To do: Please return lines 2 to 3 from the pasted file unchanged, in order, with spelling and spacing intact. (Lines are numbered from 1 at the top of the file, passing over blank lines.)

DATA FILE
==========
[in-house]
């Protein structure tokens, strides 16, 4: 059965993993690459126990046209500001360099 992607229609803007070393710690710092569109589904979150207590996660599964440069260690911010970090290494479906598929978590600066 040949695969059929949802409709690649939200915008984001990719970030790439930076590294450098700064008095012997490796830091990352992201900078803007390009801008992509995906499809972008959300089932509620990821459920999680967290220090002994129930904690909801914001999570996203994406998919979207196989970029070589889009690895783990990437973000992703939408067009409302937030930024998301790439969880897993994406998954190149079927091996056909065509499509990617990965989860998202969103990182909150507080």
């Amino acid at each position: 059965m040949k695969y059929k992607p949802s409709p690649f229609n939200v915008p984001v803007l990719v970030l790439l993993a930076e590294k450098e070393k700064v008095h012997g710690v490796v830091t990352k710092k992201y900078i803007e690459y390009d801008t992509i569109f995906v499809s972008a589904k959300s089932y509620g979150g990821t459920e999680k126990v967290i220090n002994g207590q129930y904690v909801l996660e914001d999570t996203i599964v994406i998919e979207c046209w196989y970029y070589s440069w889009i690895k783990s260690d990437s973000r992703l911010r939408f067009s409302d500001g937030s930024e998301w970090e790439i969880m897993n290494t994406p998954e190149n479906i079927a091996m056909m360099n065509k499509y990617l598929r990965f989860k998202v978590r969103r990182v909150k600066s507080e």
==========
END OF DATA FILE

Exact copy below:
């Protein structure tokens, strides 16, 4: 059965993993690459126990046209500001360099 992607229609803007070393710690710092569109589904979150207590996660599964440069260690911010970090290494479906598929978590600066 040949695969059929949802409709690649939200915008984001990719970030790439930076590294450098700064008095012997490796830091990352992201900078803007390009801008992509995906499809972008959300089932509620990821459920999680967290220090002994129930904690909801914001999570996203994406998919979207196989970029070589889009690895783990990437973000992703939408067009409302937030930024998301790439969880897993994406998954190149079927091996056909065509499509990617990965989860998202969103990182909150507080």
């Amino acid at each position: 059965m040949k695969y059929k992607p949802s409709p690649f229609n939200v915008p984001v803007l990719v970030l790439l993993a930076e590294k450098e070393k700064v008095h012997g710690v490796v830091t990352k710092k992201y900078i803007e690459y390009d801008t992509i569109f995906v499809s972008a589904k959300s089932y509620g979150g990821t459920e999680k126990v967290i220090n002994g207590q129930y904690v909801l996660e914001d999570t996203i599964v994406i998919e979207c046209w196989y970029y070589s440069w889009i690895k783990s260690d990437s973000r992703l911010r939408f067009s409302d500001g937030s930024e998301w970090e790439i969880m897993n290494t994406p998954e190149n479906i079927a091996m056909m360099n065509k499509y990617l598929r990965f989860k998202v978590r969103r990182v909150k600066s507080e």